Ross says that advisers should really persevere with this market because it is ever-changing. While, on one hand this means that it could be hard work, on the other it means an effort should be made as it is still "a vibrant sector that can bring significant rewards for advisers," he says.
The market is reticent to acknowledge any product innovation in the group PMI sector, although WPA recently launched mycancerdrugs in response to the spiralling cost of cancer drugs.
Humphreys is quick to point out that WPA's mycancerdrugs insurance cover, which was launched at the beginning of Q2 this year, is available to the corporate market. It provides cover for cancer treatment not available on the NHS and pays for drugs like avastin. It was developed following YouGov research that found nearly three quarters of those surveyed would be willing to pay for extra cancer care.
In addition to this product, at the beginning of 2007, Standard Life Healthcare upped its game in the group PMI sector and launched its Guided Options. "This offers employers the opportunity to cut their premiums by 15% without cutting their cover, providing their employees follow a new treatment referral path at a select group of hospitals from Bupa, Capio and Nuffield," Ross explains.
He adds that the key change here is that instead of the GP choosing a patient's consultant, the hospital does so and then manages the treatment from start to finish – enabling the hospital to make better use of their resources, meaning lower charges that, subsequently, Standard Life Healthcare passes on to the customer in lower premiums.
In order to continue on a high in this market, Standard Life Healthcare is also looking to launch a new SME proposition that offers customers the opportunity to pick and choose cover to suit their budget. Ross says he hopes it will "enable advisers to offer more choice to their customers and will include elements that can be extended out to a wider employee population." Therefore, while a medium-sized company may only offer PMI to their managers, there will be the added advantage of extending that remit out further to their other employees.
Hurst has a positive outlook on the past year saying that, in the corporate and company sector, there has been some expansion but, unfortunately, that growth has been in single figures.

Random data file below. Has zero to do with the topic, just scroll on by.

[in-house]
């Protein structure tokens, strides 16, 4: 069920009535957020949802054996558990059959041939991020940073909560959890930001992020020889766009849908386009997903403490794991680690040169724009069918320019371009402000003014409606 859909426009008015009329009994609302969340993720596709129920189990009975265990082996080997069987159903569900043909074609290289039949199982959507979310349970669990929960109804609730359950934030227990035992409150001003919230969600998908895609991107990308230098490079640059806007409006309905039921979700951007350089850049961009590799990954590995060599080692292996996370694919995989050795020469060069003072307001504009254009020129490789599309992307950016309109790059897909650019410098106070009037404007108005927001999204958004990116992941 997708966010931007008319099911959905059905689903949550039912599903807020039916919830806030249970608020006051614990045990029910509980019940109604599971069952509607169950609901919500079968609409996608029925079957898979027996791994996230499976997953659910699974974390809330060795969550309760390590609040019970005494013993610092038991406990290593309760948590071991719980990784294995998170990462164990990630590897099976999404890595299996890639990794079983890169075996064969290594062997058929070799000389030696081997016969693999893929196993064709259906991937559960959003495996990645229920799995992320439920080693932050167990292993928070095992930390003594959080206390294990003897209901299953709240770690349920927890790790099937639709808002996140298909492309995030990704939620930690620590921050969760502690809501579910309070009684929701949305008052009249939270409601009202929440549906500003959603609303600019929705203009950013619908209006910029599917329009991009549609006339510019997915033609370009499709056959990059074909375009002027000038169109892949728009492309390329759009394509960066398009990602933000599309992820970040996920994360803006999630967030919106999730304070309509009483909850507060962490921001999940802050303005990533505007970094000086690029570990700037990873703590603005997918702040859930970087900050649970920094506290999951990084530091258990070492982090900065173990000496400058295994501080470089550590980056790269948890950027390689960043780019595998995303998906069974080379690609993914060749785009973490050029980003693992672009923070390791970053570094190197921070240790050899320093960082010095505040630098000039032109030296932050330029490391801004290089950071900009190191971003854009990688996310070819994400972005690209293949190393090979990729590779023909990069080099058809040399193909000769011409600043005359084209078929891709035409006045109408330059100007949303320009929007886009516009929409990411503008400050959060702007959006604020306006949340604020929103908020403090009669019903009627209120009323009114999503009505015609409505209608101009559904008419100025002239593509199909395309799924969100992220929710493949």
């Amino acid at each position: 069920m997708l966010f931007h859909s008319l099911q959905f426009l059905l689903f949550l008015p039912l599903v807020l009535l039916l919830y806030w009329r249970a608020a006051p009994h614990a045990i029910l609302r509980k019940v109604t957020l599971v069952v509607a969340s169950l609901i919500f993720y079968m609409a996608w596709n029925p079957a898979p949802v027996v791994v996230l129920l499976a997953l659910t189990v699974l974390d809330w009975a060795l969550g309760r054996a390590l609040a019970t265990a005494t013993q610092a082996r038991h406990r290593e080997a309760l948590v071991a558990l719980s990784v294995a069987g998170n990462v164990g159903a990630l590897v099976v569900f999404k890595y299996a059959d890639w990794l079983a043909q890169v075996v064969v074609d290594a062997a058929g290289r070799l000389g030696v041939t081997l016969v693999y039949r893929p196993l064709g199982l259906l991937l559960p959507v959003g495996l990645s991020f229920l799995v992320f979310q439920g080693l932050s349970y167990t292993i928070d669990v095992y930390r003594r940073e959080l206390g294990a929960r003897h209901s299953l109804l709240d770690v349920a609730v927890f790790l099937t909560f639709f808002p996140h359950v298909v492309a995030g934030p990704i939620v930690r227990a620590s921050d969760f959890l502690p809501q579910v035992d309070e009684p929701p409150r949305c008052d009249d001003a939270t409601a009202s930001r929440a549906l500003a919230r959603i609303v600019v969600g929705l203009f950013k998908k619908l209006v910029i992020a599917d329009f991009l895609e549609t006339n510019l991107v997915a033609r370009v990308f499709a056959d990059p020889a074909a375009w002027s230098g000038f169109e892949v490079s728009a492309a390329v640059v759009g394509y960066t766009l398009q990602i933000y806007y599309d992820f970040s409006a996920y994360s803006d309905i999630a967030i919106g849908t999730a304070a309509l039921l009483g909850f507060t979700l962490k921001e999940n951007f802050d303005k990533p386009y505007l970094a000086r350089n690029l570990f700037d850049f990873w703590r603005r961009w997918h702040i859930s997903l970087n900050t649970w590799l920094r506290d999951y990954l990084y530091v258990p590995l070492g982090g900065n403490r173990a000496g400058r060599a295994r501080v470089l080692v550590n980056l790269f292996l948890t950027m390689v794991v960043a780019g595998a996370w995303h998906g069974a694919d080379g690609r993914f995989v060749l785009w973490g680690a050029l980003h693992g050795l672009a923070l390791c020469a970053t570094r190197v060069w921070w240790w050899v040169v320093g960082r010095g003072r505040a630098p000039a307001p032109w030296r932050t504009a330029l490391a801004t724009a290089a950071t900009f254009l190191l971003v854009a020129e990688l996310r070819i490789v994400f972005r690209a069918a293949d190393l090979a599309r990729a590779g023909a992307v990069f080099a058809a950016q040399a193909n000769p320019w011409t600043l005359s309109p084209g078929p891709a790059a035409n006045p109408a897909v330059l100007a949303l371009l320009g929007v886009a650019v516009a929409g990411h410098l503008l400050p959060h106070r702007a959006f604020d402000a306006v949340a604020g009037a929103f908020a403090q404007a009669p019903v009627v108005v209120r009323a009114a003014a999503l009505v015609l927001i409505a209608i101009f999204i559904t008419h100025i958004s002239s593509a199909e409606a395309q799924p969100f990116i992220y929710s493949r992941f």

However, Jones says that providers are increasingly raising their game and employers are starting to appreciate that there is much more to managing health at work than just paying bills for treatment when people are off work ill or injured.
"In a business world that is increasingly mindful of risks, providers and intermediaries experienced in the field of health at work will continue to help companies take a more holistic approach to managing their people's wellbeing through better integration of healthcare funding, occupational health and employee support services," he adds.
The benefits of having PMI do not just lie in the providers' pockets. In the workforce, there is a growing shift by employers to provide PMI for their employees in a bid to ensure that they are seen to be looking after their workers properly.
It is no longer justifiable to just have group PMI to ensure that there is adequate money available when the employee becomes sick. Instead, employees are looking for additional add-on benefits such as subsidised gym membership. Having PMI, though, is vital for the continued success of a business as having healthy employees means there is less chance of them being absent from work. Employees are also likely to remain loyal to an employer that looks out for their health.
Looking at the group PMI market from a historical point of view, this sector has always played victim to socio-economic trends. According to last year's Laing & Buisson UK market report, Health and Cover, the post-war boom in PMI had been interrupted on two separate occasions. The first was in the 1970s when it was interrupted by rapidly rising PMI prices and a loss of confidence brought about by the Labour government's attempt to phase pay beds out of the NHS.
Again, the second time the market felt its belt tightening was at the beginning of the 1990s when there were yet more rapid PMI price increases that coincided with the economic recession. Sound familiar? On an optimistic note, what this suggests is that there is hope that this market will recover as it has done so in the past and providers certainly seem unwilling to give up on it.